Reflections and Implications


To inform evaluation of the approach, quantitative and qualitative data were collected,
using Russell’s Model of the Affective Quality of Places (Russell & Pratt, 1980), three of the
seven Test of Science-Related Attitudes (TOSRA) scales (Fraser, 1981), and interviews with
students, parents, and members of the broader community. It appears this approach to junior
science education can fulfil many goals; develop knowledge and deepen understanding, allow
students to acquire a broad range of lifeskills and experiences, promote personal development,
and foster positive attitudes towards science and scientists and students’ own self-images, all
at an individual level. It could be adopted as part, or for the whole, of a Junior Science course.
As Lucinda, a Year 10 student said, “I have lived near the Condamine River all my life but
have only recognised it’s vital importance to our community after completing this project.”
Most importantly, it shows science as the cultural activity it really is; influenced by, and
influencing, society.

This interdisciplinary approach encourages the integration of language, concepts, and
thinking and working styles from different traditional subject areas, just the kind of lateral
thinking needed for the important lifeskill of creative thinking. By scaffolding, and therefore
facilitating, creative thinking, the program also negates the “right answer approach” which
seems so deeply ingrained in our thinking. While this approach may be appropriate for some
purposes, like some mathematics problems, students are provided with opportunities to
appreciate that life is not like that, and that there may be many right answers to a problem,
depending on what one is looking for.

The use of student portfolios in assessment allows students’ assessment to be broader-
based, and hence more valid, than traditional forms of assessment, and to reflect their stronger
intelligences. Students can demonstrate what they do know and can do, in contrast with what
they don’t know. This impacts positively on students’ self-esteem and motivation.  Also, in
addition to self, peer, and teacher assessment, validation of students’ work by members of the
broader community, such as members of their families, further promotes students’ self-esteem
and the value of learning. The common student question “Is this going to be on the test?,”
implying that passing the test is more important than other learning, did not arise.

The program requires, and provides an ideal vehicle for, teaching students attitudes
and motivational skills essential for success in both school and in other relationships. These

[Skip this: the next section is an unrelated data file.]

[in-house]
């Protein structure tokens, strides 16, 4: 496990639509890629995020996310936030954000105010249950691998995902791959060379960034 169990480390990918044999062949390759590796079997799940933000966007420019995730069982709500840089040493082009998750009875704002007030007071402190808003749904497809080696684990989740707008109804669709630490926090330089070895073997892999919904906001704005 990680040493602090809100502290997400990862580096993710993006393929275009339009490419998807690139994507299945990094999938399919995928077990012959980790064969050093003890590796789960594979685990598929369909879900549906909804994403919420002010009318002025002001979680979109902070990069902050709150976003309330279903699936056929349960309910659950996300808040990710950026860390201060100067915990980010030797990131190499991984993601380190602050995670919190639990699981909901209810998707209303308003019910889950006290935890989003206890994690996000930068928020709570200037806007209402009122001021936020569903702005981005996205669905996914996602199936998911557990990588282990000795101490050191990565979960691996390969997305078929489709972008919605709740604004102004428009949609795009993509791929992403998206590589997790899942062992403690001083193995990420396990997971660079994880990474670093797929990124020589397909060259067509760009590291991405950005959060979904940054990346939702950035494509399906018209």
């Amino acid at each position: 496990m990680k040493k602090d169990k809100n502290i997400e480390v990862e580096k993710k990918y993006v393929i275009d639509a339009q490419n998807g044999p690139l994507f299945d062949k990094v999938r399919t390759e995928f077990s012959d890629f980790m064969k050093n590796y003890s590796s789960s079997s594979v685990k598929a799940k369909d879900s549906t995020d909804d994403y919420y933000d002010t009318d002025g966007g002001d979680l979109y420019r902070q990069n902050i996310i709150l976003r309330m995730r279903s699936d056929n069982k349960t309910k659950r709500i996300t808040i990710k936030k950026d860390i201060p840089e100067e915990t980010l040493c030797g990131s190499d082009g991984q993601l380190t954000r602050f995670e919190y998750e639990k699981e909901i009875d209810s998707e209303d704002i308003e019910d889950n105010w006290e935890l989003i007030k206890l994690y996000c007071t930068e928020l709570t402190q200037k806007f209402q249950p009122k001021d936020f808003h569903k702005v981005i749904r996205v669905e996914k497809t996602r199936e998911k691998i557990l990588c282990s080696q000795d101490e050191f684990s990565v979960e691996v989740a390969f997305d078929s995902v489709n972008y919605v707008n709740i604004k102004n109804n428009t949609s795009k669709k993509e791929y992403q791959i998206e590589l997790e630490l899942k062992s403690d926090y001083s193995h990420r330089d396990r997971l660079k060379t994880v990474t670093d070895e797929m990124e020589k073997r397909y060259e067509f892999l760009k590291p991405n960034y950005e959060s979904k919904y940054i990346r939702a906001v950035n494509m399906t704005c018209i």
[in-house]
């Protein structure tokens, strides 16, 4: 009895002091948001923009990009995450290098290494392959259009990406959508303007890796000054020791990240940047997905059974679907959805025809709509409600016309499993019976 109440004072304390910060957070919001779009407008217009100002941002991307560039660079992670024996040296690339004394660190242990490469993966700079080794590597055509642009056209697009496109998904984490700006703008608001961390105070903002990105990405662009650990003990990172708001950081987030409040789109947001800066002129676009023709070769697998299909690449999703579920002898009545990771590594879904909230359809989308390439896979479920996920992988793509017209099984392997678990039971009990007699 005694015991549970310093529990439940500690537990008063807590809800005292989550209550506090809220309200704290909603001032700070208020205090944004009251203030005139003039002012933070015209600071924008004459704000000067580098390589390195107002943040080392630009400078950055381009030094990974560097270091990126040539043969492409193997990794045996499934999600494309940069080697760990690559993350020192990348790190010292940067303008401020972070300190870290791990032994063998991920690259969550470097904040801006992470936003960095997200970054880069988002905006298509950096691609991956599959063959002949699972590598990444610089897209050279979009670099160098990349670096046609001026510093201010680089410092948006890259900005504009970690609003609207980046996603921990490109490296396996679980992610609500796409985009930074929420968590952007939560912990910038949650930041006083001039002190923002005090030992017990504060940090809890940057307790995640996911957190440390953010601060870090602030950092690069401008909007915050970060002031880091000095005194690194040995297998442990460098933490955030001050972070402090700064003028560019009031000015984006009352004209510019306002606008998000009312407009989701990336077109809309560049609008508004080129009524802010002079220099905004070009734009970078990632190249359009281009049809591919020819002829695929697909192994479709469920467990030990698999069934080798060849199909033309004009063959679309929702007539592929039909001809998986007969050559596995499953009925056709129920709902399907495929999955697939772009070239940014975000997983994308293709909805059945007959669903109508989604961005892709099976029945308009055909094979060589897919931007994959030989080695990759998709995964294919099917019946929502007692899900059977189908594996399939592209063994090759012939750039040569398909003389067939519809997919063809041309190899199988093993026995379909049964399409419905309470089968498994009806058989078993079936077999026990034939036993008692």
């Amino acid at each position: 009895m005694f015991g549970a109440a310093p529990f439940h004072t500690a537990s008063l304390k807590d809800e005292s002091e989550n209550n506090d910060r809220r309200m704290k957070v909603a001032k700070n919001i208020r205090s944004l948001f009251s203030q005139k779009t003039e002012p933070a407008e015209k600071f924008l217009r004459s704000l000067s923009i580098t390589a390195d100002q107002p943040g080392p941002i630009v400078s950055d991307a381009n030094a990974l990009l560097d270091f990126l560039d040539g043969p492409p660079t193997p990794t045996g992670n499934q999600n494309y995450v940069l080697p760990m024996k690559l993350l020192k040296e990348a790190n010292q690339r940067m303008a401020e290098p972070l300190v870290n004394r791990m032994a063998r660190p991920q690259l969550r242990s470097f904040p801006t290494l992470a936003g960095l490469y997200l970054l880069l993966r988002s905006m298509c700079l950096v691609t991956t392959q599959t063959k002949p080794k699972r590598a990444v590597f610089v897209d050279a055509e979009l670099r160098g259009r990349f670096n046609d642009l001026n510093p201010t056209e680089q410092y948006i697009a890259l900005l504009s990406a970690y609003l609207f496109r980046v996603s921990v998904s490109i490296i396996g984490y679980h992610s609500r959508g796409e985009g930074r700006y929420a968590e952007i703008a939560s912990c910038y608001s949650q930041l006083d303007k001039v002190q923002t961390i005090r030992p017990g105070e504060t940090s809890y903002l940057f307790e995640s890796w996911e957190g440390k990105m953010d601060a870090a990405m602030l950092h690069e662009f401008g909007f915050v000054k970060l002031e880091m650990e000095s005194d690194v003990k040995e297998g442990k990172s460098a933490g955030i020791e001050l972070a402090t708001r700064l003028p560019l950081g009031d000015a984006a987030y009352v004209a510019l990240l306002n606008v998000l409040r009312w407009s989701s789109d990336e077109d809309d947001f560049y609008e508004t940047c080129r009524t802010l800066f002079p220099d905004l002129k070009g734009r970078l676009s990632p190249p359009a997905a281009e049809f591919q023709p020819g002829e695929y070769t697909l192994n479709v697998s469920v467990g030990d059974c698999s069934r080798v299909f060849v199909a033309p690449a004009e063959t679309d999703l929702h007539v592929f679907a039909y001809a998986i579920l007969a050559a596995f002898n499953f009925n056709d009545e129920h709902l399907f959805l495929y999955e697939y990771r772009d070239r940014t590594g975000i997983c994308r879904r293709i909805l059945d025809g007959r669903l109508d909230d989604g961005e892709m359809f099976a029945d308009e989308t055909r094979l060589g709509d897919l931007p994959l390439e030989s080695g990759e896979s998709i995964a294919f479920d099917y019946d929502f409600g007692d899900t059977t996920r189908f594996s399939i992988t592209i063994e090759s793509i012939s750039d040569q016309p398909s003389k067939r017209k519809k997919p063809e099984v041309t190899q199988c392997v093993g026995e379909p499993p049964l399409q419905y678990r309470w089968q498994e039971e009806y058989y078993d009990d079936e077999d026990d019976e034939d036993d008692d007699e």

attitudes and skills include self-acceptance and confidence, having an internal locus of control
for learning and valuing effort, high frustration tolerance and delay of gratification, risk taking
and not having to be perfect, independence and non-approval seeking, tolerance and
acceptance of others, goal setting, and time management.

The control given to students over some aspects of what and how they learn, together
with the success they experience (at their aptitude level), contributes to students’ intrinsic
motivation. Two strategies, in particular, appeared useful in enhancing the extrinsic motivation
of students. First, I communicated regularly with parents, including inviting interested parents
to attend classes as guest speakers and/or to review students’ work. Second, quality student
work was rewarded with a Crest Award, taking the form of a certificate and impressive
medallion presented at school assemblies.


On the negative side, this approach requires an enormous amount of teacher
preparation, especially when addressing a project for the first time. Worse, though, the high-
quality monitoring of students’ work, essential for ensuring high-quality outcomes, is a huge
task with traditional class sizes and school structures. In fact, it may be asking too much of
teachers, who commonly see 130 or more different students each day. Since form should
follow function, this brings us to the need for school reform.

Our traditional secondary school structures appear obsolete. They were designed for a
past era, an industrial age in which teachers were the sole source of knowledge, where a job
was available for anyone who wanted one, and in which schools mass-produced students
before they were placed in domestic niches or other areas of the workforce. The school day
was divided into multiple periods so a teacher could fill the “empty heads” of a class of
students with knowledge before they moved on to another teacher for another dose. Schools
were the educational factories of society.

Society, and our understanding of how people learn, has changed. Consideration of